Bellevue square parking
The small Bellevue Square southeast parking lot that may be redeveloped to have 1,600-1,700 parking stalls. (Photo by Author)

During my research and writing of the Downtown Bellevue development articles, I actively estimated the amount of parking spaces that Bellevue had recently added and could add as part of its development boom. Accustomed to Seattle’s parking ratios, my original estimate was that around 10,000 parking spaces would be added as a result of these new developments. However with a growing understanding of the scope of the growth, the city’s parking regulations, and developer complicity, my estimates rapidly climbed. I was aghast, as my projections grew to 15,000, 20,000, 25,000, and then somewhere under 40,000. After landing on some more final numbers and summing up those figures, it was clear that a total of over 43,300 parking spaces have been constructed recently, are under construction, and in permitting in Bellevue. Over 8,000 parking spaces had already been built since 2018.

Map of Bellevue with area of parking construction overlaid.
The amount of Downtown Bellevue that would be covered if those 43,300 parking spaces were surface parking (Courtesy of Google Earth)

The feeling of horror quickly evolved into frustration. If we assume a parking space is 8 feet by 18 feet, then 43,300 parking stalls would take up around a quarter of a square mile. That’s roughly a third of Downtown Bellevue’s land area, which is not even counting the drive lanes in the parking garages. These figures will have devastating impacts on our region’s climate aspirations. Having suppressed myself over the past three Bellevue development articles, I’m ready to channel my exasperation in this piece. Bellevue’s disregard for parking impacts rises beyond climate denial. It’s unadulterated climate arson.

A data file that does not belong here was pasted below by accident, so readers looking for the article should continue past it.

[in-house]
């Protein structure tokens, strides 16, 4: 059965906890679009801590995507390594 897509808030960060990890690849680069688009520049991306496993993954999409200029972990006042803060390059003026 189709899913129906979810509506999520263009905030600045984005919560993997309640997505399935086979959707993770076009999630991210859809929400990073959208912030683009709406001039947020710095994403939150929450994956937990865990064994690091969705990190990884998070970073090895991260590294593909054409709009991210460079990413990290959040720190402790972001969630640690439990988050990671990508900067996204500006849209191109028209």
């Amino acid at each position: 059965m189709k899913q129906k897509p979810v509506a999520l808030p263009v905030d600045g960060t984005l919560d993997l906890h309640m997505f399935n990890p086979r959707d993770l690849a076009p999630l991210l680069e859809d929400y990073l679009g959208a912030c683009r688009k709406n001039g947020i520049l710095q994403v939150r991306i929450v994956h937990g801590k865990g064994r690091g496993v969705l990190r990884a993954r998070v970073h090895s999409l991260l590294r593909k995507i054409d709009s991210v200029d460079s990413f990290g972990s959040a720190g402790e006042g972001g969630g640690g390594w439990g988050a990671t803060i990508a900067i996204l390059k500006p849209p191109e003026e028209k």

Bellevue’s core climate change goal is to reduce its greenhouse gas (GHG) emissions by 80%, compared to a 2011 baseline, in 2050. Relevant to parking, it’s partially trying to accomplish this goal through electric vehicle (EV) adoption, fuel efficiency, and mobility and land use strategies that include transit access and reductions in VMT. Clear red flags emerge for these goals, especially when tens of thousands of new parking stalls could be greenlit in the next few years.

More parking = more cars

In a 2021 study, Adam Millard, Jeremy West, Nazanin Rezaei, and Garima Desai were able to establish a link between the availability of parking with vehicle ownership and transportation mode decision making. They found that higher rates of available parking per unit increased car ownership. A higher parking ratio was also positively correlated with driving frequency and negatively correlated with biking, transit use, and walking.